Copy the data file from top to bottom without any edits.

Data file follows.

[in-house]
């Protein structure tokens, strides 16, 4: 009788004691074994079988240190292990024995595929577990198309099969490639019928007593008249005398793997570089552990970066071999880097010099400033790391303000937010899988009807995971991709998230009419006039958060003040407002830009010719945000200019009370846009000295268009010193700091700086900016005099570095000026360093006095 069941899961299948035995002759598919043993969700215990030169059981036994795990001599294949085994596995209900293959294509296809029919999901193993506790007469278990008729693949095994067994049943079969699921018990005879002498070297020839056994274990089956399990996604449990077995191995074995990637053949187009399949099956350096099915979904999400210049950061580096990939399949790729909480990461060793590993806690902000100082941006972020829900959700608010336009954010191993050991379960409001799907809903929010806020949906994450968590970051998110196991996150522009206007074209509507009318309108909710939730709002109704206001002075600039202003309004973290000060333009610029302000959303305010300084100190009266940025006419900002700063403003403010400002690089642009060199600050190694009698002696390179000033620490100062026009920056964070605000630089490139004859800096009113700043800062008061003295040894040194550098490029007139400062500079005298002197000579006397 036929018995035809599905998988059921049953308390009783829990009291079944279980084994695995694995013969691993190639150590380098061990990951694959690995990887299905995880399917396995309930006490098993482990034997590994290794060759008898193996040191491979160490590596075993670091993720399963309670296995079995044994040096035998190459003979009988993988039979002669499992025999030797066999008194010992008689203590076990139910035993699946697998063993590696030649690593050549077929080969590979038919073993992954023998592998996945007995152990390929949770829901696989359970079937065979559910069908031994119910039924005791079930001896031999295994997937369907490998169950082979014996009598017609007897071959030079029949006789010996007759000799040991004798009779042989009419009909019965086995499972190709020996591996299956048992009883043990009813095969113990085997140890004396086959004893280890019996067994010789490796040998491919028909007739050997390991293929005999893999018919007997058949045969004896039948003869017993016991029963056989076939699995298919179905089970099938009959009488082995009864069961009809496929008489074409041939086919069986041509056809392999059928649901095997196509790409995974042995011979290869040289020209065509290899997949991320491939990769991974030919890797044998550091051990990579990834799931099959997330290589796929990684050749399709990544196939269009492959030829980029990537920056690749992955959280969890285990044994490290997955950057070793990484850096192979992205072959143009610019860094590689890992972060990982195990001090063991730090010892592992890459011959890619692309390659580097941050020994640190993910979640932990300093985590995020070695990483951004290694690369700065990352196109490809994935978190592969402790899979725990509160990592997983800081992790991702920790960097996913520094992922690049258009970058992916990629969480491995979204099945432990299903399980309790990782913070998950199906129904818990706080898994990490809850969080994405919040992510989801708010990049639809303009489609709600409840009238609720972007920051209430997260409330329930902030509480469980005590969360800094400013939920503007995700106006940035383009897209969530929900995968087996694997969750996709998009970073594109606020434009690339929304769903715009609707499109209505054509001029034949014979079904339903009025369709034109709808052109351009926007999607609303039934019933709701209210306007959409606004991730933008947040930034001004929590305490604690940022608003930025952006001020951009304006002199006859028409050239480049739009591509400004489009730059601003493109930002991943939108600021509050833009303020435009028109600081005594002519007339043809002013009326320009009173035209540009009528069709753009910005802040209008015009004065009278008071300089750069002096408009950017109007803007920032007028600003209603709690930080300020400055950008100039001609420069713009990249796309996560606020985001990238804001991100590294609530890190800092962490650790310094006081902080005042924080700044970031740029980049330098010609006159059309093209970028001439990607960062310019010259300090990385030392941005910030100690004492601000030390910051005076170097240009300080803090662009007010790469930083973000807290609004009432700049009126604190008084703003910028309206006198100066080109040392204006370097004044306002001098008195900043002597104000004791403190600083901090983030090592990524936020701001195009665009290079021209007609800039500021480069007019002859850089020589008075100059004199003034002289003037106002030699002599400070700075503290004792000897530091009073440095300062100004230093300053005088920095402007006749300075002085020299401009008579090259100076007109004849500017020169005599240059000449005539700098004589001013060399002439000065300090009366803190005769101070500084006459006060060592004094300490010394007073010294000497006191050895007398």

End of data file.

[in-house]
């Protein structure tokens, strides 16, 4: 009788004691074994079988240190292990024995595929577990198309099969490639019928007593008249005398793997570089552990970066071999880097010099400033790391303000937010899988009807995971991709998230009419006039958060003040407002830009010719945000200019009370846009000295268009010193700091700086900016005099570095000026360093006095 069941899961299948035995002759598919043993969700215990030169059981036994795990001599294949085994596995209900293959294509296809029919999901193993506790007469278990008729693949095994067994049943079969699921018990005879002498070297020839056994274990089956399990996604449990077995191995074995990637053949187009399949099956350096099915979904999400210049950061580096990939399949790729909480990461060793590993806690902000100082941006972020829900959700608010336009954010191993050991379960409001799907809903929010806020949906994450968590970051998110196991996150522009206007074209509507009318309108909710939730709002109704206001002075600039202003309004973290000060333009610029302000959303305010300084100190009266940025006419900002700063403003403010400002690089642009060199600050190694009698002696390179000033620490100062026009920056964070605000630089490139004859800096009113700043800062008061003295040894040194550098490029007139400062500079005298002197000579006397 036929018995035809599905998988059921049953308390009783829990009291079944279980084994695995694995013969691993190639150590380098061990990951694959690995990887299905995880399917396995309930006490098993482990034997590994290794060759008898193996040191491979160490590596075993670091993720399963309670296995079995044994040096035998190459003979009988993988039979002669499992025999030797066999008194010992008689203590076990139910035993699946697998063993590696030649690593050549077929080969590979038919073993992954023998592998996945007995152990390929949770829901696989359970079937065979559910069908031994119910039924005791079930001896031999295994997937369907490998169950082979014996009598017609007897071959030079029949006789010996007759000799040991004798009779042989009419009909019965086995499972190709020996591996299956048992009883043990009813095969113990085997140890004396086959004893280890019996067994010789490796040998491919028909007739050997390991293929005999893999018919007997058949045969004896039948003869017993016991029963056989076939699995298919179905089970099938009959009488082995009864069961009809496929008489074409041939086919069986041509056809392999059928649901095997196509790409995974042995011979290869040289020209065509290899997949991320491939990769991974030919890797044998550091051990990579990834799931099959997330290589796929990684050749399709990544196939269009492959030829980029990537920056690749992955959280969890285990044994490290997955950057070793990484850096192979992205072959143009610019860094590689890992972060990982195990001090063991730090010892592992890459011959890619692309390659580097941050020994640190993910979640932990300093985590995020070695990483951004290694690369700065990352196109490809994935978190592969402790899979725990509160990592997983800081992790991702920790960097996913520094992922690049258009970058992916990629969480491995979204099945432990299903399980309790990782913070998950199906129904818990706080898994990490809850969080994405919040992510989801708010990049639809303009489609709600409840009238609720972007920051209430997260409330329930902030509480469980005590969360800094400013939920503007995700106006940035383009897209969530929900995968087996694997969750996709998009970073594109606020434009690339929304769903715009609707499109209505054509001029034949014979079904339903009025369709034109709808052109351009926007999607609303039934019933709701209210306007959409606004991730933008947040930034001004929590305490604690940022608003930025952006001020951009304006002199006859028409050239480049739009591509400004489009730059601003493109930002991943939108600021509050833009303020435009028109600081005594002519007339043809002013009326320009009173035209540009009528069709753009910005802040209008015009004065009278008071300089750069002096408009950017109007803007920032007028600003209603709690930080300020400055950008100039001609420069713009990249796309996560606020985001990238804001991100590294609530890190800092962490650790310094006081902080005042924080700044970031740029980049330098010609006159059309093209970028001439990607960062310019010259300090990385030392941005910030100690004492601000030390910051005076170097240009300080803090662009007010790469930083973000807290609004009432700049009126604190008084703003910028309206006198100066080109040392204006370097004044306002001098008195900043002597104000004791403190600083901090983030090592990524936020701001195009665009290079021209007609800039500021480069007019002859850089020589008075100059004199003034002289003037106002030699002599400070700075503290004792000897530091009073440095300062100004230093300053005088920095402007006749300075002085020299401009008579090259100076007109004849500017020169005599240059000449005539700098004589001013060399002439000065300090009366803190005769101070500084006459006060060592004094300490010394007073010294000497006191050895007398």